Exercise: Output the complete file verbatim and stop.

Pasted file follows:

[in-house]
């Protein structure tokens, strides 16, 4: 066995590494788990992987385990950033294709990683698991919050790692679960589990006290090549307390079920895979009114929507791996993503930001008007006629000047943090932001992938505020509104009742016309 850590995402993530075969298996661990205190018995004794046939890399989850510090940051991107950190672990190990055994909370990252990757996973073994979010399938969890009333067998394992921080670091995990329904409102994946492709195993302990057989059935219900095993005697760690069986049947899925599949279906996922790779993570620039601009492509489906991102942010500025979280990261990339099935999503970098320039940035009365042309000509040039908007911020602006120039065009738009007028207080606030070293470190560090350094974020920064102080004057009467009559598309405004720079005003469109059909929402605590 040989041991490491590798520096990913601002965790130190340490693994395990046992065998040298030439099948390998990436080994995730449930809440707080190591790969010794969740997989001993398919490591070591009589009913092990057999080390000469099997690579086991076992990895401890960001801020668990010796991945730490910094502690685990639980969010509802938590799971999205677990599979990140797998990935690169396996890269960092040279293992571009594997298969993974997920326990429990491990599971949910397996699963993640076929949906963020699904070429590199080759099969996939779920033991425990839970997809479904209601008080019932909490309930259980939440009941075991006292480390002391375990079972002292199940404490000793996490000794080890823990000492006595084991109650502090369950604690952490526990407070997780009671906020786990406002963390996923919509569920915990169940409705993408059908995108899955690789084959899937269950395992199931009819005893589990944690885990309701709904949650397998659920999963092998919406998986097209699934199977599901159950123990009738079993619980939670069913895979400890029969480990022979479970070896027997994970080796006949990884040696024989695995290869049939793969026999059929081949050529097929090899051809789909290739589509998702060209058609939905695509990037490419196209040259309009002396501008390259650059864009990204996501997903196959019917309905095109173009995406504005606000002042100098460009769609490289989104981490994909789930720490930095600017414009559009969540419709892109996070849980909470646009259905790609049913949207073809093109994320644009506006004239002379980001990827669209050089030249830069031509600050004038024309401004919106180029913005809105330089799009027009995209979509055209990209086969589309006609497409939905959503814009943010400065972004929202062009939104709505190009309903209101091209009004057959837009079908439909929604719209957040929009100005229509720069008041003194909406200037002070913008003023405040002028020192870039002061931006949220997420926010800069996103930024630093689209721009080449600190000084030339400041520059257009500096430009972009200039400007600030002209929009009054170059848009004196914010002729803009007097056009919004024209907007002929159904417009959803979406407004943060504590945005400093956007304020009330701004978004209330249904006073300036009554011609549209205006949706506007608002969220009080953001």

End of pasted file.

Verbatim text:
[in-house]
């Protein structure tokens, strides 16, 4: 066995590494788990992987385990950033294709990683698991919050790692679960589990006290090549307390079920895979009114929507791996993503930001008007006629000047943090932001992938505020509104009742016309 850590995402993530075969298996661990205190018995004794046939890399989850510090940051991107950190672990190990055994909370990252990757996973073994979010399938969890009333067998394992921080670091995990329904409102994946492709195993302990057989059935219900095993005697760690069986049947899925599949279906996922790779993570620039601009492509489906991102942010500025979280990261990339099935999503970098320039940035009365042309000509040039908007911020602006120039065009738009007028207080606030070293470190560090350094974020920064102080004057009467009559598309405004720079005003469109059909929402605590 040989041991490491590798520096990913601002965790130190340490693994395990046992065998040298030439099948390998990436080994995730449930809440707080190591790969010794969740997989001993398919490591070591009589009913092990057999080390000469099997690579086991076992990895401890960001801020668990010796991945730490910094502690685990639980969010509802938590799971999205677990599979990140797998990935690169396996890269960092040279293992571009594997298969993974997920326990429990491990599971949910397996699963993640076929949906963020699904070429590199080759099969996939779920033991425990839970997809479904209601008080019932909490309930259980939440009941075991006292480390002391375990079972002292199940404490000793996490000794080890823990000492006595084991109650502090369950604690952490526990407070997780009671906020786990406002963390996923919509569920915990169940409705993408059908995108899955690789084959899937269950395992199931009819005893589990944690885990309701709904949650397998659920999963092998919406998986097209699934199977599901159950123990009738079993619980939670069913895979400890029969480990022979479970070896027997994970080796006949990884040696024989695995290869049939793969026999059929081949050529097929090899051809789909290739589509998702060209058609939905695509990037490419196209040259309009002396501008390259650059864009990204996501997903196959019917309905095109173009995406504005606000002042100098460009769609490289989104981490994909789930720490930095600017414009559009969540419709892109996070849980909470646009259905790609049913949207073809093109994320644009506006004239002379980001990827669209050089030249830069031509600050004038024309401004919106180029913005809105330089799009027009995209979509055209990209086969589309006609497409939905959503814009943010400065972004929202062009939104709505190009309903209101091209009004057959837009079908439909929604719209957040929009100005229509720069008041003194909406200037002070913008003023405040002028020192870039002061931006949220997420926010800069996103930024630093689209721009080449600190000084030339400041520059257009500096430009972009200039400007600030002209929009009054170059848009004196914010002729803009007097056009919004024209907007002929159904417009959803979406407004943060504590945005400093956007304020009330701004978004209330249904006073300036009554011609549209205006949706506007608002969220009080953001």